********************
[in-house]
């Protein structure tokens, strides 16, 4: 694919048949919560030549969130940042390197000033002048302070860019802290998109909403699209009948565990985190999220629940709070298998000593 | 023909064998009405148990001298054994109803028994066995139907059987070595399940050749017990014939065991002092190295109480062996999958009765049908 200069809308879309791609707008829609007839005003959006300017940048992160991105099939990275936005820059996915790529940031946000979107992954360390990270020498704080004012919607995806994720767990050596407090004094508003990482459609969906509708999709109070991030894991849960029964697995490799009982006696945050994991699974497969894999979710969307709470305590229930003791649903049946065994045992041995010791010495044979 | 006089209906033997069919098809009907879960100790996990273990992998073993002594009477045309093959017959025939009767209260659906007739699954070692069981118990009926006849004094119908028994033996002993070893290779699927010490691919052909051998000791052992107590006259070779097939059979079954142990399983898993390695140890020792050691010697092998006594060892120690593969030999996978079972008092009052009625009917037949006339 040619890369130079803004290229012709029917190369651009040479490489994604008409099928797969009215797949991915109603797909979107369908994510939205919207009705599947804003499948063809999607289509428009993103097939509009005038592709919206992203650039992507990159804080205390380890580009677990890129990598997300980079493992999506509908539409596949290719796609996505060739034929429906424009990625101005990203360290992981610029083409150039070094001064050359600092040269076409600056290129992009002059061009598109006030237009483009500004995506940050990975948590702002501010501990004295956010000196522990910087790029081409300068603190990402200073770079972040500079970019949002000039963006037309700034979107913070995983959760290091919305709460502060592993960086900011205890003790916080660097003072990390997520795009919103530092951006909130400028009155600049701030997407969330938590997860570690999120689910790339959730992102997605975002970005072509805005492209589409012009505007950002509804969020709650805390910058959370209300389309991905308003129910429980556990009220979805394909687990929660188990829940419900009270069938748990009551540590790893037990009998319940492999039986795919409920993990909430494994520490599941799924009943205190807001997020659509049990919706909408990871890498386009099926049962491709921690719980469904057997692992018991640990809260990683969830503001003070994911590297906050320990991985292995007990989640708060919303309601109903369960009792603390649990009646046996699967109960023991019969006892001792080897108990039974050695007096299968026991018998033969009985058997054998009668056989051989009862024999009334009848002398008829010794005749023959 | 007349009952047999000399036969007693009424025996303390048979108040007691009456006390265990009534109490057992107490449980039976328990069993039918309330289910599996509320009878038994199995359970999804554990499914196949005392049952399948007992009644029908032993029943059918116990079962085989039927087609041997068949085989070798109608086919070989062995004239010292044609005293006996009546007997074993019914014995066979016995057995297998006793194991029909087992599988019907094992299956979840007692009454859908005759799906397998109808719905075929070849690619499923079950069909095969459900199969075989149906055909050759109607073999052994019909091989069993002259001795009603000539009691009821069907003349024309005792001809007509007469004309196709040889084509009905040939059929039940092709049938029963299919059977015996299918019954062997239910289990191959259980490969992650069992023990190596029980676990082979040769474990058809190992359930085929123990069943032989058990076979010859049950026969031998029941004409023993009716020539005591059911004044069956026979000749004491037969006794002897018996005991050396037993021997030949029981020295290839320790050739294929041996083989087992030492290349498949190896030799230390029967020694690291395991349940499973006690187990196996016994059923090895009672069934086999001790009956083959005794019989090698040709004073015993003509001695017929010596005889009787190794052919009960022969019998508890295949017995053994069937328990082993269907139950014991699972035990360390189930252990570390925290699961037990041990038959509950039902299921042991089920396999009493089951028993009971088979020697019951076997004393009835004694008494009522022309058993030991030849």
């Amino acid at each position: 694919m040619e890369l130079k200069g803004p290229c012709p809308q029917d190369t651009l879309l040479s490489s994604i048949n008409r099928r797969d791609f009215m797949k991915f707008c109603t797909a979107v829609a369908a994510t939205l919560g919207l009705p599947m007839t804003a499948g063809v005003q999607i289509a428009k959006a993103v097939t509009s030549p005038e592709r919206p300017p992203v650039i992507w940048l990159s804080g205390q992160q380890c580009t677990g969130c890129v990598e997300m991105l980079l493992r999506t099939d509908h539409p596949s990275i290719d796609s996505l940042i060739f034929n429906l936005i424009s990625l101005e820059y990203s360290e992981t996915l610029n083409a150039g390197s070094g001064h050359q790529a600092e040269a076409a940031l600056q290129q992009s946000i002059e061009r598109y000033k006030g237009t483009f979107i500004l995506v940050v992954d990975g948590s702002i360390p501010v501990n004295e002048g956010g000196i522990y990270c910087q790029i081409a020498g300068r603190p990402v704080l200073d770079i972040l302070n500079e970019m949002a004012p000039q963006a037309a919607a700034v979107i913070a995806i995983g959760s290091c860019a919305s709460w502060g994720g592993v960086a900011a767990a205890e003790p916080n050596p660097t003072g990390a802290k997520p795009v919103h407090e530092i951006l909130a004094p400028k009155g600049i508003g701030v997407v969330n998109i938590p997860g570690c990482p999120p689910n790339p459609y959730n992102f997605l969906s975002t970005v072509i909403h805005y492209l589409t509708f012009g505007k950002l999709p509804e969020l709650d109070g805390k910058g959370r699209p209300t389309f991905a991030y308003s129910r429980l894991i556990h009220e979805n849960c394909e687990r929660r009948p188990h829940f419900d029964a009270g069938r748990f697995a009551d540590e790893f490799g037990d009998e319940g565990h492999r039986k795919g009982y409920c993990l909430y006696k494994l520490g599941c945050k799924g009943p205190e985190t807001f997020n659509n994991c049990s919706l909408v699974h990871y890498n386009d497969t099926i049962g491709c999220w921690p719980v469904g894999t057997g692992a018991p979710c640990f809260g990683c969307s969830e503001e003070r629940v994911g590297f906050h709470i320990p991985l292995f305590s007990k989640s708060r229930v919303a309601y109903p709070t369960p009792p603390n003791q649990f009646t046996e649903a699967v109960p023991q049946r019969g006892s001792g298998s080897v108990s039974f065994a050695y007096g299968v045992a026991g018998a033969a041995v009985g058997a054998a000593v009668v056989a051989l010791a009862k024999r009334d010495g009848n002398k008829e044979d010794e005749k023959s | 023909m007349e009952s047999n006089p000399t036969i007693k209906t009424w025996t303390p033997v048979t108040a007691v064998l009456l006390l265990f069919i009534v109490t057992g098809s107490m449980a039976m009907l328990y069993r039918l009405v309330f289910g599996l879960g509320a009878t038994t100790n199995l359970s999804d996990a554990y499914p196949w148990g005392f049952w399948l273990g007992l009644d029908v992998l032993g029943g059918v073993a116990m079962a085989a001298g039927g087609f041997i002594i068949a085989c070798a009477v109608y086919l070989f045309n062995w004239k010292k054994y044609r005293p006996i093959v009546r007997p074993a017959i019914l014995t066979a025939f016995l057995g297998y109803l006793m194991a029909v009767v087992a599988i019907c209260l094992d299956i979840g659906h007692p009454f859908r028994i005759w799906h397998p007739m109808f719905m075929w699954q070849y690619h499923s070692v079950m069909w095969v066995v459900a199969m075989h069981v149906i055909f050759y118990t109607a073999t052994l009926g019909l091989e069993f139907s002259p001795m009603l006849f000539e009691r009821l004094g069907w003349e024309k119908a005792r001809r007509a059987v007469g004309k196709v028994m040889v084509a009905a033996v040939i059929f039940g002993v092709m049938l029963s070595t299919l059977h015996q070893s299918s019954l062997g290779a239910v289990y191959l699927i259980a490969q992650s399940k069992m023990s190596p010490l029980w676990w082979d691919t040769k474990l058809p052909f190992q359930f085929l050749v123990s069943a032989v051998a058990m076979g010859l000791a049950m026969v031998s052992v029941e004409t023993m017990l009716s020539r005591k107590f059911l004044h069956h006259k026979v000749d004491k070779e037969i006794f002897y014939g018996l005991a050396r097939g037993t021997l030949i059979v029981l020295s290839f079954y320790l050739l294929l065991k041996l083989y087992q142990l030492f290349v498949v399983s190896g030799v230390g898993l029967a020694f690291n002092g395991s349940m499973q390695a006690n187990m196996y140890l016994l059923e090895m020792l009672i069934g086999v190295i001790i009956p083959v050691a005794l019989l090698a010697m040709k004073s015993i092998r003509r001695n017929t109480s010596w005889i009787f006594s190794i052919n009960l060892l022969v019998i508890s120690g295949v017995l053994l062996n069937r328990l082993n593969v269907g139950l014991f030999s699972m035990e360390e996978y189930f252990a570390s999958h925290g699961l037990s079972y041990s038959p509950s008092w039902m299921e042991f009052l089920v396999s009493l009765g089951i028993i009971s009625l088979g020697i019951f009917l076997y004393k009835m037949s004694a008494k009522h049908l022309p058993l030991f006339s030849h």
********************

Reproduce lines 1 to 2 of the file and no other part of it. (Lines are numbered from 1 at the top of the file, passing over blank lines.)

[in-house]
């Protein structure tokens, strides 16, 4: 694919048949919560030549969130940042390197000033002048302070860019802290998109909403699209009948565990985190999220629940709070298998000593 | 023909064998009405148990001298054994109803028994066995139907059987070595399940050749017990014939065991002092190295109480062996999958009765049908 200069809308879309791609707008829609007839005003959006300017940048992160991105099939990275936005820059996915790529940031946000979107992954360390990270020498704080004012919607995806994720767990050596407090004094508003990482459609969906509708999709109070991030894991849960029964697995490799009982006696945050994991699974497969894999979710969307709470305590229930003791649903049946065994045992041995010791010495044979 | 006089209906033997069919098809009907879960100790996990273990992998073993002594009477045309093959017959025939009767209260659906007739699954070692069981118990009926006849004094119908028994033996002993070893290779699927010490691919052909051998000791052992107590006259070779097939059979079954142990399983898993390695140890020792050691010697092998006594060892120690593969030999996978079972008092009052009625009917037949006339 040619890369130079803004290229012709029917190369651009040479490489994604008409099928797969009215797949991915109603797909979107369908994510939205919207009705599947804003499948063809999607289509428009993103097939509009005038592709919206992203650039992507990159804080205390380890580009677990890129990598997300980079493992999506509908539409596949290719796609996505060739034929429906424009990625101005990203360290992981610029083409150039070094001064050359600092040269076409600056290129992009002059061009598109006030237009483009500004995506940050990975948590702002501010501990004295956010000196522990910087790029081409300068603190990402200073770079972040500079970019949002000039963006037309700034979107913070995983959760290091919305709460502060592993960086900011205890003790916080660097003072990390997520795009919103530092951006909130400028009155600049701030997407969330938590997860570690999120689910790339959730992102997605975002970005072509805005492209589409012009505007950002509804969020709650805390910058959370209300389309991905308003129910429980556990009220979805394909687990929660188990829940419900009270069938748990009551540590790893037990009998319940492999039986795919409920993990909430494994520490599941799924009943205190807001997020659509049990919706909408990871890498386009099926049962491709921690719980469904057997692992018991640990809260990683969830503001003070994911590297906050320990991985292995007990989640708060919303309601109903369960009792603390649990009646046996699967109960023991019969006892001792080897108990039974050695007096299968026991018998033969009985058997054998009668056989051989009862024999009334009848002398008829010794005749023959 | 007349009952047999000399036969007693009424025996303390048979108040007691009456006390265990009534109490057992107490449980039976328990069993039918309330289910599996509320009878038994199995359970999804554990499914196949005392049952399948007992009644029908032993029943059918116990079962085989039927087609041997068949085989070798109608086919070989062995004239010292044609005293006996009546007997074993019914014995066979016995057995297998006793194991029909087992599988019907094992299956979840007692009454859908005759799906397998109808719905075929070849690619499923079950069909095969459900199969075989149906055909050759109607073999052994019909091989069993002259001795009603000539009691009821069907003349024309005792001809007509007469004309196709040889084509009905040939059929039940092709049938029963299919059977015996299918019954062997239910289990191959259980490969992650069992023990190596029980676990082979040769474990058809190992359930085929123990069943032989058990076979010859049950026969031998029941004409023993009716020539005591059911004044069956026979000749004491037969006794002897018996005991050396037993021997030949029981020295290839320790050739294929041996083989087992030492290349498949190896030799230390029967020694690291395991349940499973006690187990196996016994059923090895009672069934086999001790009956083959005794019989090698040709004073015993003509001695017929010596005889009787190794052919009960022969019998508890295949017995053994069937328990082993269907139950014991699972035990360390189930252990570390925290699961037990041990038959509950039902299921042991089920396999009493089951028993009971088979020697019951076997004393009835004694008494009522022309058993030991030849």